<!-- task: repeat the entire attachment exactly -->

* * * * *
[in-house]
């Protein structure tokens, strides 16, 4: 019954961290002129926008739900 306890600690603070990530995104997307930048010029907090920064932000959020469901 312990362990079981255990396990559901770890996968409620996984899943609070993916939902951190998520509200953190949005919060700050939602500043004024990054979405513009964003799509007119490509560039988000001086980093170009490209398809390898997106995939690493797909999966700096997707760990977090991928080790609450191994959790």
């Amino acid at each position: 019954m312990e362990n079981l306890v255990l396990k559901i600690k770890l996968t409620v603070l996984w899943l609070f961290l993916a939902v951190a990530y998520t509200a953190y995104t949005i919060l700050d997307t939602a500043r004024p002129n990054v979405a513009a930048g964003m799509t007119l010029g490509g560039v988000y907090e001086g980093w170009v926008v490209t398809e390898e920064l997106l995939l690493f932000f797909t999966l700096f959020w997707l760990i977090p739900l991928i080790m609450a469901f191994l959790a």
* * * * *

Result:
[in-house]
């Protein structure tokens, strides 16, 4: 019954961290002129926008739900 306890600690603070990530995104997307930048010029907090920064932000959020469901 312990362990079981255990396990559901770890996968409620996984899943609070993916939902951190998520509200953190949005919060700050939602500043004024990054979405513009964003799509007119490509560039988000001086980093170009490209398809390898997106995939690493797909999966700096997707760990977090991928080790609450191994959790």
């Amino acid at each position: 019954m312990e362990n079981l306890v255990l396990k559901i600690k770890l996968t409620v603070l996984w899943l609070f961290l993916a939902v951190a990530y998520t509200a953190y995104t949005i919060l700050d997307t939602a500043r004024p002129n990054v979405a513009a930048g964003m799509t007119l010029g490509g560039v988000y907090e001086g980093w170009v926008v490209t398809e390898e920064l997106l995939l690493f932000f797909t999966l700096f959020w997707l760990i977090p739900l991928i080790m609450a469901f191994l959790a």